The actual work took into account only one FEM simulation due to its exploratory purpose. The ANN architecture was first chosen using trials and error which led to 4 hidden layers; each one contains 100 nodes, as shown in Fig. 2 and Table 1. The neural network computing was executed in two main steps. The first step is the feedforward. The impact of the input features on output results (nodal temperatures) is to be initiated through random weights affected to the connections between nodes. The computed value at each node is a weighted sum to which the activation function is applied:

here a is the output value of a given perceptron, *f *is the activation function (often non-linear), w_{i} the weight of an input connexion i whose value is x_{i} and b the bias*. *The activation functions are various such as the Rectified Linear Unit (Relu), Logistic (sigmoid), the hyperbolic tangent (tanh), and the softmax (also called softargmax) [17,11].

Fig.1 Architecture of the perceptron (a) and the ANN model (b).

It should be noted that this architecture corresponds to deep learning, as the number of hidden layers exceeds one.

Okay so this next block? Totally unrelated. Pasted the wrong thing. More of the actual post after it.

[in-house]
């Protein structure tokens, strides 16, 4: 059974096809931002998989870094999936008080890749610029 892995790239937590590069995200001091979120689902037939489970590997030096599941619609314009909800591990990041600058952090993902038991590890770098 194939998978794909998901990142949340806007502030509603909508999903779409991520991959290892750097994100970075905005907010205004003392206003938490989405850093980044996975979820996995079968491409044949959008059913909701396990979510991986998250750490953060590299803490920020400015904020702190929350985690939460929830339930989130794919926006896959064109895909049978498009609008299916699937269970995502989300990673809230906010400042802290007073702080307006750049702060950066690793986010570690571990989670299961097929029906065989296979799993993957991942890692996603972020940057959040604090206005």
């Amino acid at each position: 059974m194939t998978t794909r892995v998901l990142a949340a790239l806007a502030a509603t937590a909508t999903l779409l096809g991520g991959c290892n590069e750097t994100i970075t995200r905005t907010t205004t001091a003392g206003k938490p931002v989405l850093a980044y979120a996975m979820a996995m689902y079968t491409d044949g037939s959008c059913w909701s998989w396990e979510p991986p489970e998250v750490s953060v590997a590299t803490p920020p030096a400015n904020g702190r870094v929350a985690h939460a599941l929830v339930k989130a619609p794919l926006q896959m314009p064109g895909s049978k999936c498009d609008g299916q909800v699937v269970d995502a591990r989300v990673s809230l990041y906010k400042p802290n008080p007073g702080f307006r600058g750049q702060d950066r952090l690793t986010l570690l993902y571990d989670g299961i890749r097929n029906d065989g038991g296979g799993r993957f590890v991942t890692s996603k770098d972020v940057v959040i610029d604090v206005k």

The data preprocessing was ensured by feature transformation integrated into the single matrix (*X*) then normalized. Indeed, normalization is a key step in data preparation to allow the ML algorithm a better modeling of the data. In particular, the data was normalized to the range of 0 and 1. A Python script code was used to implement the framework using the free scientific libraries: Numpy (high dimensional arrays and matrix), Scipy (scientific computing), Matplotlib (graphics), Pandas (data analysis), Tensorflow (differential programming and data flow), Keras (interface for ANN), Sklearn (data regression) and Shap (feature importance). Using the Keras sequential model, the input data were divided into a training data set and a validation one through the choice of 0.6 as ratio (ts). The ANN model was trained using only 60% of input data, while the remaining 40% were used to validate the model. Data normalization was processes using the sklearn object “MinMaxScaler”.

# 3 Results and discussion

After the training and validation phases, predicted ANN solutions were compared to those obtained by FEM simulations. Thermal histories for selected important material points (gathered in Fig. 3a) were carried out. These points were selected from different heights of the clad, at the beginning of the deposition and from the substrate. For comparison purposes, various metrics evaluate the ML model performances called loss fucntions. The mean squared error (MSE) is given by the formula: